The poetic architecture looks at a moment where architecture surpasses itself as a concrete form and instead becomes much more than physical space. Le Corbusier’s church at Notre-Dame du Haut in Ronchamp, designed between 1950-55, was one of Le Corbusier’s poetic architecture till present. This building was one of his dramatic sculptural creations similar to his earlier works. While his earlier buildings were very rational in nature, Le Corbusier was never a materialist, rather he was a poet. He is recognized today as one of the most influential and valued architects of the twentieth century.
The chapel owes its form to its interaction with the landscape. Every facade responds to various attitudes: reception, celebration, service, symbolism. The sculptural character of the roof dramatizes the strength and the mutability of the concrete to create organic volumes. Both of these elements work together to create a magical and intense interior space in which light is the character.
The lack of ornamental detail helps the building to truly exist as a sacred space without any interference from the tourists and worshippers. Suffering from a lack of mass-produced materials, the structure is pure and basic, demonstrating the way of life sought by those who came to the chapel.
The creativity of Le Corbusier consists in presenting the viewer with a different perception of the building from whatever viewpoint he/she sees it while retaining harmony, dynamism, and cohesiveness. This function forces visitors to walk around the chapel in order to truly appreciate it, introducing a fourth physical dimension to the architectural composition: movement.
Le Corbusier used forms and shapes that influenced the user’s highest sense of degree, which provoked their emotions as a response. It was noted that he devoted his entire life to the exploration of poetry by architecture and sought to bring it to life. Le Corbusier has always been interested in the way people have interpreted his space through their senses, and because of this, his expertise has helped him to configure around this notion of how sound, light, and texture can affect one ‘s spiritual perception.
Le Corbusier used smooth surfaces of reinforced concrete to generate a shape that is expressive and organic. Since its completion, the structure has evoked poetic notions in the imagination of the visitor witnessing the play of shadow and light on various surfaces, both on the interior and the exterior.
He created a sequence of spatial dramas in which lighting interacted with form and material to generate different moods at multiple intervals of day or season. The influence of light-evoked dramatic and emotional qualities that trigger heightened experiences in accordance with the religious practices taking place there.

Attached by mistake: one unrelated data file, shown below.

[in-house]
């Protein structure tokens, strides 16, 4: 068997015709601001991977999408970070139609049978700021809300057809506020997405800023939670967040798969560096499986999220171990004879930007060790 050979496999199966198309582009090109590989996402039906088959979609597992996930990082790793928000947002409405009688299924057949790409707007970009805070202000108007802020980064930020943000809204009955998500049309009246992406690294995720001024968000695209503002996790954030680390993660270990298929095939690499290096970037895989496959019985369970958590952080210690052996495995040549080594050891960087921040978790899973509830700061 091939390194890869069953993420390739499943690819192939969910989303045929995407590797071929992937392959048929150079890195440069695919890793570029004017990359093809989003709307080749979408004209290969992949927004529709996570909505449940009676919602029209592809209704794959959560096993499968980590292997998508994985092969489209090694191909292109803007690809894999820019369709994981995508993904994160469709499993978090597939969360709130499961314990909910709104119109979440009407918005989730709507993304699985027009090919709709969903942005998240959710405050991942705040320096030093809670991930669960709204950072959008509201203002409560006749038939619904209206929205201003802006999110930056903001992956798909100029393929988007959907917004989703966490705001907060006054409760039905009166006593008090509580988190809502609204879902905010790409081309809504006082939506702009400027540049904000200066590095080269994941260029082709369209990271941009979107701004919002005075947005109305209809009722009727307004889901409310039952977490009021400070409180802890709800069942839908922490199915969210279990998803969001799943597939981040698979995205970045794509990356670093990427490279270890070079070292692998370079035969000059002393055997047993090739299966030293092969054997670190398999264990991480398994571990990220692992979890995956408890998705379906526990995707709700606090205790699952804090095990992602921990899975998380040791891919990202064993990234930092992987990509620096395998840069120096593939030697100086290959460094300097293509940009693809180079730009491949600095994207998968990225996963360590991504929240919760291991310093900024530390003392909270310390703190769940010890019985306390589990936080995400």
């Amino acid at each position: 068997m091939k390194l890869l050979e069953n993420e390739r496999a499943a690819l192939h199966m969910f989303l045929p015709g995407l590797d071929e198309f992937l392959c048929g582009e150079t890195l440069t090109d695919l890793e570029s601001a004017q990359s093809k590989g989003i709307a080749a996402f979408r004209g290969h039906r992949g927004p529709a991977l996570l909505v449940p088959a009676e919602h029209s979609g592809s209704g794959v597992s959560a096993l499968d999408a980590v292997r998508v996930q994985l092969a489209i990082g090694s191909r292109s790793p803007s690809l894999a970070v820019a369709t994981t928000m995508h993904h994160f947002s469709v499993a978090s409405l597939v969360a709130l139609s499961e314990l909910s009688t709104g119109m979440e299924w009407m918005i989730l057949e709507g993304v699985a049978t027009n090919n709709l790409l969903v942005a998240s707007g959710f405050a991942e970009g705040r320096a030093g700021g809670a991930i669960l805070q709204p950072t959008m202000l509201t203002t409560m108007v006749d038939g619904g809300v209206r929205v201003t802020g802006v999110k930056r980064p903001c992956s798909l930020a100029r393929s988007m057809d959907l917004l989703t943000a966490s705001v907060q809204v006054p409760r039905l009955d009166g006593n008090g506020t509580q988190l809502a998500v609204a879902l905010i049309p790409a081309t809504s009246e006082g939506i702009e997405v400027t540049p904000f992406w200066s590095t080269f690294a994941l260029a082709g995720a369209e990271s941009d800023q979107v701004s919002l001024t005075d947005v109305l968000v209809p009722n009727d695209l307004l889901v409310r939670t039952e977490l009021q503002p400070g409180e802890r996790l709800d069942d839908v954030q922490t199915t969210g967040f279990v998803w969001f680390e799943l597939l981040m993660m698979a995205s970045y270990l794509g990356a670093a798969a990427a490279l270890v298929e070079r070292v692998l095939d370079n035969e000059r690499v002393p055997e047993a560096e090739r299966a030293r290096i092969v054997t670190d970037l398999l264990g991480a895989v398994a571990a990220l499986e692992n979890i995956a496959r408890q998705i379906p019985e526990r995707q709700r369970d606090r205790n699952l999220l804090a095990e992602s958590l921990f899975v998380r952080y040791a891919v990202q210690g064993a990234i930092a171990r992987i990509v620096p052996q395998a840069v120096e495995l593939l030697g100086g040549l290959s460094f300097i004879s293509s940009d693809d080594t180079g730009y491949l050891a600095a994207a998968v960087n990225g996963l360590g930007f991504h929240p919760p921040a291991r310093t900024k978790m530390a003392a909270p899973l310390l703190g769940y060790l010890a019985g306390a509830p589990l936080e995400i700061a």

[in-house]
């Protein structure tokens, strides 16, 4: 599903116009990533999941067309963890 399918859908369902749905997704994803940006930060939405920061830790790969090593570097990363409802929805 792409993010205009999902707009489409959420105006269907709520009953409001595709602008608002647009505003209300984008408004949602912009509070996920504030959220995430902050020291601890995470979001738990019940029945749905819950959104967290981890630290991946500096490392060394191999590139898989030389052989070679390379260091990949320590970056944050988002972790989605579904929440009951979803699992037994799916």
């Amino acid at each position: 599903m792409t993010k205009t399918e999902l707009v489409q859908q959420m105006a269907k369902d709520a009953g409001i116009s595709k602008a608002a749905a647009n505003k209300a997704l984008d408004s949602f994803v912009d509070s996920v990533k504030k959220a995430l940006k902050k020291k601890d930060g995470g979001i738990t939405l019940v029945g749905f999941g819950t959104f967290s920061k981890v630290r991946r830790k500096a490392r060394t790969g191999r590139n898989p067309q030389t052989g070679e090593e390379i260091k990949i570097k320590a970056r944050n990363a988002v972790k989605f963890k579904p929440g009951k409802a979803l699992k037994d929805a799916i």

“The roof shell has been placed on the walls that are absurdly but practically thick. Inside them however, are reinforced concrete columns. The shell will rest in these columns but it will not touch the wall. A horizontal crack of light 10 cm wide will amaze.” -Le Corbusier.
The most striking aspect of Ronchamp is the rounded roof that peels up to the sky. The concave roof seems to rise over the building as it is supported by built-in columns in the walls, forming a 10 cm distance between the roof and the walls, enabling priestly light to slip. In fact, the roof is the only indication of the mechanized influence in Ronchamp’s overall design; the curvature of the roof mimics the forms of the airplane wing.
Le Corbusier kept natural things around him to trigger his creativity all his life. From the outside of the façade, the windows look small, but inside they extend into a wide white opening that throws light into the darkened room. Some of the tiny windows are colored and they add some colors of light to the church. Le Corbusier’s intention, however, was to highlight the drama of light and to enhance the sacred space. Every wall is illuminated by these specific window frames, which, in combination with the steep whitewashed walls, offer the walls luminous qualities accompanied by more strong direct light. On the walls behind the altar in the chapel, the lighting creates a speckled design, much like a starry sky, with scattered openings, complemented by a wider opening above the cross that produces a stream with light, producing a compelling sacred image as well as a transformative experience.
Le Corbusier’s chapel at Notre-du-Haut was committed to discussing the context of the site, both the importance of its position in the Ronchamp landscape and the historical history before Le Corbusier approved the commission of the chapel. However, the building represents some of the ideals of modern architecture, such as its austerity, its openness to society, and its conception as a contrasting feature in the landscape. Ronchamp is a context-oriented architecture based on modern concepts that makes Ronchamp among the most iconic landmarks of the 20th century and the career of Le Corbusier.